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Jesus, Sinners, and Modern Day Christians (Mark 2:13-17)

Commentary on Modern Christians and Jesus

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One wonders how the story of Jesus eating with sinners would translate into the modern era. Asking what sorts of “sinners” Jesus was spending time with is, by extension, a question about the sorts of people Jesus would spend time with were he around today. Prostitutes? Drug addicts? Thieves? CEOs? Politicians? Evangelical Christians today often call themselves “sinners,” and insofar as they only imperfectly follow the moral standards they believe in, this is probably an accurate assessment.

Are they, though, really “sinners” of the sort that Jesus spent time with and would they be the sort of person Jesus would spend time with today? Jesus’ eating with unpopular and ritually impure people is treated as a sign of his mission to overturn traditional social conventions and religious assumptions, but Christianity has created its own religious categories and has been quite comfortable with a variety of divisive social conventions (racial segregation, for example).

When was the last time Christian leaders attempted to emulate behavior like this? How often do Christian priests and pastors try to actively minister to racists, child molesters, and drug dealers? Some do, certainly, but in most cases a priest sitting down to have a friendly meal with such people would cause a scandal in the church. Imagine if a registered child molester moved into a neighborhood and a local pastor visited to have dinner with him — or invited him to the pastor’s house for dinner. It’s hard to think of something like that happening, isn’t it?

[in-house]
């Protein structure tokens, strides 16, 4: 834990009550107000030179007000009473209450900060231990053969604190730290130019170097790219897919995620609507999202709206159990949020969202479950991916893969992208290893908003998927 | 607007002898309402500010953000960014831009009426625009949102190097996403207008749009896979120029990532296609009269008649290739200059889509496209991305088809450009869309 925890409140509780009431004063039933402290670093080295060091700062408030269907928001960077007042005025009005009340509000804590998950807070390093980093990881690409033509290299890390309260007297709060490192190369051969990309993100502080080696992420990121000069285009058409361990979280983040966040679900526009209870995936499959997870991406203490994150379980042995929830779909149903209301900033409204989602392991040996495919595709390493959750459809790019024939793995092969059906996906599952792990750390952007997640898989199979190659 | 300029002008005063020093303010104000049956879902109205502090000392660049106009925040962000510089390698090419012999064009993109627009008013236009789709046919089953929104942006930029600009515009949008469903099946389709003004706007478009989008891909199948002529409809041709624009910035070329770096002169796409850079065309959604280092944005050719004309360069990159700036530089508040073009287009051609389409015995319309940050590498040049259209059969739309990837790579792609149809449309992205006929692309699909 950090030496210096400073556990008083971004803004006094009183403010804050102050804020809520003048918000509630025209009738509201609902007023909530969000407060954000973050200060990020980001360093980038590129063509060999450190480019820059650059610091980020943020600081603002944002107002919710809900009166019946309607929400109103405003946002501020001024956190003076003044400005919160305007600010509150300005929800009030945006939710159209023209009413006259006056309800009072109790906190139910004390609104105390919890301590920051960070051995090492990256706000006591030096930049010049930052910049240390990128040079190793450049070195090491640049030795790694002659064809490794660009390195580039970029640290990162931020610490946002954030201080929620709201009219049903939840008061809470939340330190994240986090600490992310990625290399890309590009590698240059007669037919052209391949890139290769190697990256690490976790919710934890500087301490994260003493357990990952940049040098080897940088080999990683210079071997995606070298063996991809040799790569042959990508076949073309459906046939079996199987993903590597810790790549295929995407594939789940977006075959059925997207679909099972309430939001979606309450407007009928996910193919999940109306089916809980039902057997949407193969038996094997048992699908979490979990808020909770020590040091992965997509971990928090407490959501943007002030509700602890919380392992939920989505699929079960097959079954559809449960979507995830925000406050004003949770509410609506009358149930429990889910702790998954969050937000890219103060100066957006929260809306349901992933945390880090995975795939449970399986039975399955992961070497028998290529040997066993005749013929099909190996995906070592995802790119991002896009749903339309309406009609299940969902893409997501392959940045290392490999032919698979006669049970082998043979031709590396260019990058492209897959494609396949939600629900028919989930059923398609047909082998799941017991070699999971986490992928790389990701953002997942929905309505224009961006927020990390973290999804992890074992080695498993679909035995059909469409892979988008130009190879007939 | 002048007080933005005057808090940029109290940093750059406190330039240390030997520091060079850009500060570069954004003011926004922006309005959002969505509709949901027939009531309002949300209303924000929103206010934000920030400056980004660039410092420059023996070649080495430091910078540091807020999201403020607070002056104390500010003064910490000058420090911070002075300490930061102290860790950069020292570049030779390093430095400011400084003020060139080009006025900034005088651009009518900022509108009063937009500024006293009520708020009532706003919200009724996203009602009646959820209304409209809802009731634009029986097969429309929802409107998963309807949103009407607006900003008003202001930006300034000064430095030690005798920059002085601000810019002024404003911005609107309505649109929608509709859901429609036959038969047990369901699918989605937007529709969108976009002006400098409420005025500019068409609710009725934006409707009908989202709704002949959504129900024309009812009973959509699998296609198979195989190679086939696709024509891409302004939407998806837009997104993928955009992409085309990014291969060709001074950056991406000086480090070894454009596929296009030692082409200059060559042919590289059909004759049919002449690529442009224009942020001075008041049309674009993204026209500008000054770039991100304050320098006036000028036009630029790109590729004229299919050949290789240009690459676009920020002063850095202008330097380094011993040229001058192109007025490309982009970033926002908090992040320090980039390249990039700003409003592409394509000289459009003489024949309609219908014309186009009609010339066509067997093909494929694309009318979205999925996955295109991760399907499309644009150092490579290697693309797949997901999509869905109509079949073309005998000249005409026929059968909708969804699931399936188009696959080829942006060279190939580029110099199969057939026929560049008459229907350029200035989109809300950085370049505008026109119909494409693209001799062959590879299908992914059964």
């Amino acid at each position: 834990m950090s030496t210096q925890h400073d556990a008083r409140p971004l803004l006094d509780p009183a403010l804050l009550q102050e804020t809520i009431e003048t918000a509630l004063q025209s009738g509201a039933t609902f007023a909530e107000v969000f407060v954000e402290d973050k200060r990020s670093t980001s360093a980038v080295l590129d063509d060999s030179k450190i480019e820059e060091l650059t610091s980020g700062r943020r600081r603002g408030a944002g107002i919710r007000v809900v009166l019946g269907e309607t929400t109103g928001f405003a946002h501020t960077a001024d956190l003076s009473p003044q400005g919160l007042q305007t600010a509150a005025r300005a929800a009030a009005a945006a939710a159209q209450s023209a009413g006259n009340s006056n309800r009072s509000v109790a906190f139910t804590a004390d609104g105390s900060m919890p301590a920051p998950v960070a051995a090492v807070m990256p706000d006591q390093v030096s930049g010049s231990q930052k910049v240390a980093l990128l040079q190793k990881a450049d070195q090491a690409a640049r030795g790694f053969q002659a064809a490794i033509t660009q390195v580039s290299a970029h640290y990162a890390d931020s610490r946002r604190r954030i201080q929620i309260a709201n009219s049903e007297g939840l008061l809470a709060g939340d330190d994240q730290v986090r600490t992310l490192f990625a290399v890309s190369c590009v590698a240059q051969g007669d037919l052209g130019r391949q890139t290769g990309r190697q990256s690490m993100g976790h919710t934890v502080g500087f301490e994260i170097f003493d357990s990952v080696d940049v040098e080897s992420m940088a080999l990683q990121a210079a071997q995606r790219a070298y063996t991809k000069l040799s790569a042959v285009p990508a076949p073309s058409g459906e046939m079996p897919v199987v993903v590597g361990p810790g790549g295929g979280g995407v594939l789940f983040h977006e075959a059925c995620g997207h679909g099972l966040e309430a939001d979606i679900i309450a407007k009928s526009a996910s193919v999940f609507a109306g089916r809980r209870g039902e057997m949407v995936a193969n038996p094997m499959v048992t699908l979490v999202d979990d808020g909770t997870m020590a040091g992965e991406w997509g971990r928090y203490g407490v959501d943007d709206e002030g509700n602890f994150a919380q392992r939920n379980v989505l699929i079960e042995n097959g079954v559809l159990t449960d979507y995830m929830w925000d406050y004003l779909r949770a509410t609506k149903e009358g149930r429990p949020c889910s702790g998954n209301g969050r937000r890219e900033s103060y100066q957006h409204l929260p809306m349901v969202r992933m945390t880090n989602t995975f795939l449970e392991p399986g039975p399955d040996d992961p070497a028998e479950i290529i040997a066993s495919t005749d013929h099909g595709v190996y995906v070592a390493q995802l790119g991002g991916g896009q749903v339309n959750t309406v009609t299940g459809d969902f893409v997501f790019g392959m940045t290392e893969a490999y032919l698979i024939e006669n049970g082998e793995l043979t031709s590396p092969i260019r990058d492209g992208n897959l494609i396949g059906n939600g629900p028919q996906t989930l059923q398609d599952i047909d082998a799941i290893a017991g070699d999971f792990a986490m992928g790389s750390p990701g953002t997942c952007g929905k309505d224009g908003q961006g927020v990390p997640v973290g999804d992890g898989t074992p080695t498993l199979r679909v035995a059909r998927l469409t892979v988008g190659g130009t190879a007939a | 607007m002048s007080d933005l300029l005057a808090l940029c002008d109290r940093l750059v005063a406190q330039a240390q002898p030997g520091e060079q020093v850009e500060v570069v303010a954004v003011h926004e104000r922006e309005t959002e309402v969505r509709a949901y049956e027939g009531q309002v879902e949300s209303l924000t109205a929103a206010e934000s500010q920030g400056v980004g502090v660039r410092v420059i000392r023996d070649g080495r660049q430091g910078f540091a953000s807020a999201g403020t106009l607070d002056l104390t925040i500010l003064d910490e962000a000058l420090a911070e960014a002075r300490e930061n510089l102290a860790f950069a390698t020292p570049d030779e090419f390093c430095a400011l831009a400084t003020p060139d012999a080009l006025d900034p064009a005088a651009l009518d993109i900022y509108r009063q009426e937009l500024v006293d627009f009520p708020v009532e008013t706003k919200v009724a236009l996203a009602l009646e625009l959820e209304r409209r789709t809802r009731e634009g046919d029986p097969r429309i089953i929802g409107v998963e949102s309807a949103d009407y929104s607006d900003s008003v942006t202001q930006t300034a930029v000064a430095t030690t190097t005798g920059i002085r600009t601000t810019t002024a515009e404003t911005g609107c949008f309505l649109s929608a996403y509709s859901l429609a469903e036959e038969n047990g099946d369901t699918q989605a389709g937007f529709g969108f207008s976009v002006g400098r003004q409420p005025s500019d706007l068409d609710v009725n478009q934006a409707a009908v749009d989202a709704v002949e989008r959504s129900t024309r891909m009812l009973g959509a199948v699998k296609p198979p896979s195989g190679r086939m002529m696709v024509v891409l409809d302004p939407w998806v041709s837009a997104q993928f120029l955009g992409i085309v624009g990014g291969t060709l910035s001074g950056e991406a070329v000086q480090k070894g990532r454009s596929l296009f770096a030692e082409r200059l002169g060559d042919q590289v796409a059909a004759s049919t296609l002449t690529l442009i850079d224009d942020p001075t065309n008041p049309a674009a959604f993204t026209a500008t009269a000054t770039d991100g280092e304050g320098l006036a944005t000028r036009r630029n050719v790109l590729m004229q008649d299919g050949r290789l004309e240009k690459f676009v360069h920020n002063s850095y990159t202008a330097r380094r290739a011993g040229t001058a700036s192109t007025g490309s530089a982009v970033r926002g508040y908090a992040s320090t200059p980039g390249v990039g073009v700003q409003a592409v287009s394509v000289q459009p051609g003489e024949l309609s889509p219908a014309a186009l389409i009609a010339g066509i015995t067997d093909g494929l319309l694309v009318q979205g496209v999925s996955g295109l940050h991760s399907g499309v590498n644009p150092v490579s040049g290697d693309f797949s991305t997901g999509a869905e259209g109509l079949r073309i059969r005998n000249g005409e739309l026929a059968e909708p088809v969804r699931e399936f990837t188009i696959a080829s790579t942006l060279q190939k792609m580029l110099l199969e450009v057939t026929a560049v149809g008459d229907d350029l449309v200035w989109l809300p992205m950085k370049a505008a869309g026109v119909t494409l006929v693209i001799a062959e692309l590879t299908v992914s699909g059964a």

Scribes and Pharisees complained to Jesus’ disciples about this nasty habit — not to Jesus himself mind you, but to his disciples. Were they afraid to confront him directly? Were they trying to sow discord between Jesus and his disciples? One wonders what message the author of Mark was trying to convey with that.

Jesus responded, but it is not clear whether he was explaining himself to his disciples, rebutting the Pharisees, or both. According to Jesus, it should be expected that he spend his time with sinners like tax collectors. Why? Because his purpose is to help them — they are the ones who are “sick” (spiritually) and therefore need his help. Doctors don’t spend all their time with healthy people, so why should Jesus spend all his time with righteous people?

The Pharisees tend to be portrayed negatively in the gospel stories, worse than prostitutes and tax collectors. If they are so bad and if Jesus considers himself a “physician” who must spend time with the “sick,” then why doesn’t he try to spend more time with the Pharisees? They certainly appear to need “healing” pretty badly. Why does the story suggest that the Pharisees are among the “righteous” who have little or no need of Jesus?

Verse 15 mentions “Jesus and his disciples,” even though the calling of the disciples has not yet happened in Mark’s account. True, Jesus has called two sets of brothers, but they aren’t identified as disciples at this point — that doesn’t happen until later. This suggests that Mark has collected together traditions that are somewhat out of order.

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